Nigeria seems to be falling into a deeper revenue mess as the price of the country’s headline crude, Bonny light fell below the prices of Brent crude and US headline WTI crude.
Bonny Light is a Nigerian crude produced in the Niger Delta and named after the city of Bonny where it is largely sourced from. The oil has low sulfur content by world standards, so it is in high demand for its low corrosive effects on refinery infrastructure and the low environmental impact of its byproducts. The sulfur content ranges between 0.14% and 0.16%.
The Bonny Light price is more often than not correlated with the Price of Brent and typically trades above Brent.
Available information from Oilprice.com disclosed that the Nigerian Bonny light sold for $16.46 per barrel as at 11.56 pm on April 25, 2020, as against the Brent crude which sold for $21.44 per barrel and the WTI crude which sold for $16.94 per barrel within the same period.
It could be recalled that the American WTI, in a historic outcome, sold at a negative price that is below zero dollars per barrel for the first time ever a few days ago. It means that the oil traders were willing to pay to get the crude oil off their hands ahead of the expiry of the contract for delivery in May.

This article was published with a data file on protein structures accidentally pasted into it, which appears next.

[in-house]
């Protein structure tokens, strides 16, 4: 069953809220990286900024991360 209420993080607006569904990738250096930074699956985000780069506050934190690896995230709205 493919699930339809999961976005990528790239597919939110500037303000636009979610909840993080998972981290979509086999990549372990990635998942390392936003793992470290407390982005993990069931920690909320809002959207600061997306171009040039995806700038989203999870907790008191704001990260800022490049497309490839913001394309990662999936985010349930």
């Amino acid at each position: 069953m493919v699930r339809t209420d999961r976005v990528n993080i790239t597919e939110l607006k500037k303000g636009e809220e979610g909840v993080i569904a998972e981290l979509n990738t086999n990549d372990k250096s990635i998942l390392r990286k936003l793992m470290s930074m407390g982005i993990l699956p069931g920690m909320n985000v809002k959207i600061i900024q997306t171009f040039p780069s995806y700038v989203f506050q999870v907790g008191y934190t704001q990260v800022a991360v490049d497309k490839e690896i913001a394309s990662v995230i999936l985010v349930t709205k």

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However, the price of WTI has rebounded since then.
The crude oil prices have been on a downward trend due to the global economic crisis caused by the impact of coronavirus pandemic and global lockdown of businesses and households.
Nigeria appears to be in the worst fiscal crisis it has been in for decades as the country’s revenue was already declining before the sharp drop in crude oil prices globally. The new crude oil prices are way below the revised budget 2020 benchmark of $30 per barrel.
The country had to even sell its crude at a discount of less than $10 per barrel as oil demand keeps falling and the inventory of unsold crude keeps piling up. The newly agreed output cut by OPEC+ and other top oil-producing countries has cut down the country’s crude oil production to 1.4 million barrels per day excluding the condensates.
Even the output cut seems not to have the desired impact on the oil market as some OPEC members are considering further cuts due to the glut in the market.